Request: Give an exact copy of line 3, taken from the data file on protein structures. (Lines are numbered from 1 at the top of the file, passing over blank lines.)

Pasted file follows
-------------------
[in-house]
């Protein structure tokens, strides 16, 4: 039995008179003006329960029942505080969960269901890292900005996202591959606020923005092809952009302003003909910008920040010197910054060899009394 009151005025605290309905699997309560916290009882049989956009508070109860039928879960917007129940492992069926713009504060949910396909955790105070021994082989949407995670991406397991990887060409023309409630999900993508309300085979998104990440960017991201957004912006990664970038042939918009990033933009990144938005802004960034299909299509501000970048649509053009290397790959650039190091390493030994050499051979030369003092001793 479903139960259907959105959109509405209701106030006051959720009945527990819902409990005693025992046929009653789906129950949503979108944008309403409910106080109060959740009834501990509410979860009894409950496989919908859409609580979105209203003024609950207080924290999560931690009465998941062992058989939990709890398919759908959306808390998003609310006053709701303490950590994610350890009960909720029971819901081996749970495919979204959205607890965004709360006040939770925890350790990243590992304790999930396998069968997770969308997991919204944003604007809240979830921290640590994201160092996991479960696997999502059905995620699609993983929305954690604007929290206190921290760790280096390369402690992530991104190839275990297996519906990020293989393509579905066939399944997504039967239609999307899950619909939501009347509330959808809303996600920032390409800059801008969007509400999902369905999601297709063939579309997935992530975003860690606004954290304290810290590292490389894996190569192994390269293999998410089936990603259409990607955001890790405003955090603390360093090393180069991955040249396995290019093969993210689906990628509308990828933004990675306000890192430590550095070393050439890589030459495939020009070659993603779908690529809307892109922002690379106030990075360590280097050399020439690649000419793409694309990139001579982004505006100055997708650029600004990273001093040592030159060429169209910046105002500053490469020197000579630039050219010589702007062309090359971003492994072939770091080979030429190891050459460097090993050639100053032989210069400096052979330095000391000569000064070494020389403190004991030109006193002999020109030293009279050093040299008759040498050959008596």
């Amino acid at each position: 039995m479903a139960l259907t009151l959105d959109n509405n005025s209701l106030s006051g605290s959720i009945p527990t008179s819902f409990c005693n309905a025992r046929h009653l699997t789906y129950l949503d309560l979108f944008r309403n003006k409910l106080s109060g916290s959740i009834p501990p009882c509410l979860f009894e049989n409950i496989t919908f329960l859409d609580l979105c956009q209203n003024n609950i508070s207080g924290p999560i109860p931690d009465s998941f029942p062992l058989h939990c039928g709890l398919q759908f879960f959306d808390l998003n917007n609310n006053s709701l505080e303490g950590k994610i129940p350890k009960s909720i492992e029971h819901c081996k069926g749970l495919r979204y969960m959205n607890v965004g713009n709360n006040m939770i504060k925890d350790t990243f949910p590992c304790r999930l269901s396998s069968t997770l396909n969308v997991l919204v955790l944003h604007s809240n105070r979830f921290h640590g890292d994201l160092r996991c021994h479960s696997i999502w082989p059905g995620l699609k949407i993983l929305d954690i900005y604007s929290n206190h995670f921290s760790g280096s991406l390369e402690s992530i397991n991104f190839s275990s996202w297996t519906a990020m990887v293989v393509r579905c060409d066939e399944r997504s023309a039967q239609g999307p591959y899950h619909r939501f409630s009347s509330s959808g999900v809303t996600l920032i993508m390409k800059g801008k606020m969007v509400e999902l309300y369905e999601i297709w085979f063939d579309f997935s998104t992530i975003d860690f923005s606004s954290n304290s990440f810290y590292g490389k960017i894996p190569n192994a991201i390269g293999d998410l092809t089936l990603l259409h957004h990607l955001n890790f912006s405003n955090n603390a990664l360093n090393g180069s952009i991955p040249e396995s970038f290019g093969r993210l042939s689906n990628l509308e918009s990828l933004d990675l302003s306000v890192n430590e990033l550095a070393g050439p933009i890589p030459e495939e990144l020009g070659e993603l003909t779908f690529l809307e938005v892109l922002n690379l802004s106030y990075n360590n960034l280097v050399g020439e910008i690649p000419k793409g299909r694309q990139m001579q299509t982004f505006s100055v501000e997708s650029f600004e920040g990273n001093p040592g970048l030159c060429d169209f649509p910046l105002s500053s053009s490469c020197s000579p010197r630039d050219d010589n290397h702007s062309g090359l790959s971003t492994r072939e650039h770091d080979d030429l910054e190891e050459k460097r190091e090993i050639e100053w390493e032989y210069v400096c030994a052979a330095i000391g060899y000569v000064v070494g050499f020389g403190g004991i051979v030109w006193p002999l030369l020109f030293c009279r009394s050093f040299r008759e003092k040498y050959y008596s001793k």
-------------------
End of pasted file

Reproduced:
């Amino acid at each position: 039995m479903a139960l259907t009151l959105d959109n509405n005025s209701l106030s006051g605290s959720i009945p527990t008179s819902f409990c005693n309905a025992r046929h009653l699997t789906y129950l949503d309560l979108f944008r309403n003006k409910l106080s109060g916290s959740i009834p501990p009882c509410l979860f009894e049989n409950i496989t919908f329960l859409d609580l979105c956009q209203n003024n609950i508070s207080g924290p999560i109860p931690d009465s998941f029942p062992l058989h939990c039928g709890l398919q759908f879960f959306d808390l998003n917007n609310n006053s709701l505080e303490g950590k994610i129940p350890k009960s909720i492992e029971h819901c081996k069926g749970l495919r979204y969960m959205n607890v965004g713009n709360n006040m939770i504060k925890d350790t990243f949910p590992c304790r999930l269901s396998s069968t997770l396909n969308v997991l919204v955790l944003h604007s809240n105070r979830f921290h640590g890292d994201l160092r996991c021994h479960s696997i999502w082989p059905g995620l699609k949407i993983l929305d954690i900005y604007s929290n206190h995670f921290s760790g280096s991406l390369e402690s992530i397991n991104f190839s275990s996202w297996t519906a990020m990887v293989v393509r579905c060409d066939e399944r997504s023309a039967q239609g999307p591959y899950h619909r939501f409630s009347s509330s959808g999900v809303t996600l920032i993508m390409k800059g801008k606020m969007v509400e999902l309300y369905e999601i297709w085979f063939d579309f997935s998104t992530i975003d860690f923005s606004s954290n304290s990440f810290y590292g490389k960017i894996p190569n192994a991201i390269g293999d998410l092809t089936l990603l259409h957004h990607l955001n890790f912006s405003n955090n603390a990664l360093n090393g180069s952009i991955p040249e396995s970038f290019g093969r993210l042939s689906n990628l509308e918009s990828l933004d990675l302003s306000v890192n430590e990033l550095a070393g050439p933009i890589p030459e495939e990144l020009g070659e993603l003909t779908f690529l809307e938005v892109l922002n690379l802004s106030y990075n360590n960034l280097v050399g020439e910008i690649p000419k793409g299909r694309q990139m001579q299509t982004f505006s100055v501000e997708s650029f600004e920040g990273n001093p040592g970048l030159c060429d169209f649509p910046l105002s500053s053009s490469c020197s000579p010197r630039d050219d010589n290397h702007s062309g090359l790959s971003t492994r072939e650039h770091d080979d030429l910054e190891e050459k460097r190091e090993i050639e100053w390493e032989y210069v400096c030994a052979a330095i000391g060899y000569v000064v070494g050499f020389g403190g004991i051979v030109w006193p002999l030369l020109f030293c009279r009394s050093f040299r008759e003092k040498y050959y008596s001793k």